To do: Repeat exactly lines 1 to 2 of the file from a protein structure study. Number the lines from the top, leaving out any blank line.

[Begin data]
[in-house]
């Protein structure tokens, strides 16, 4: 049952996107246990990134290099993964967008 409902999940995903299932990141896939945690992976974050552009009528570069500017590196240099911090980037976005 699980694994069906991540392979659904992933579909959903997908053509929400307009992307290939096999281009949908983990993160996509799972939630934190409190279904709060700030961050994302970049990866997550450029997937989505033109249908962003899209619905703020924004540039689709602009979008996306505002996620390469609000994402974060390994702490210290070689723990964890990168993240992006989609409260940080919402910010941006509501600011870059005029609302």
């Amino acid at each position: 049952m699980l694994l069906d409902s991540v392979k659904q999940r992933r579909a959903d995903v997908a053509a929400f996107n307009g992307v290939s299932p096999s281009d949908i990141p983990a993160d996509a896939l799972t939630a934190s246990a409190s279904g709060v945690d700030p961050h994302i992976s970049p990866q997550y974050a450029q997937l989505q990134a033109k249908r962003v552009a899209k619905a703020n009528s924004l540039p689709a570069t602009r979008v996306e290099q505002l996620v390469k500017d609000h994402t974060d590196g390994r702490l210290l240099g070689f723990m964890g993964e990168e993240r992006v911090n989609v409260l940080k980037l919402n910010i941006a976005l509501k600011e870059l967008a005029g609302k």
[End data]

[in-house]
């Protein structure tokens, strides 16, 4: 049952996107246990990134290099993964967008 409902999940995903299932990141896939945690992976974050552009009528570069500017590196240099911090980037976005 699980694994069906991540392979659904992933579909959903997908053509929400307009992307290939096999281009949908983990993160996509799972939630934190409190279904709060700030961050994302970049990866997550450029997937989505033109249908962003899209619905703020924004540039689709602009979008996306505002996620390469609000994402974060390994702490210290070689723990964890990168993240992006989609409260940080919402910010941006509501600011870059005029609302």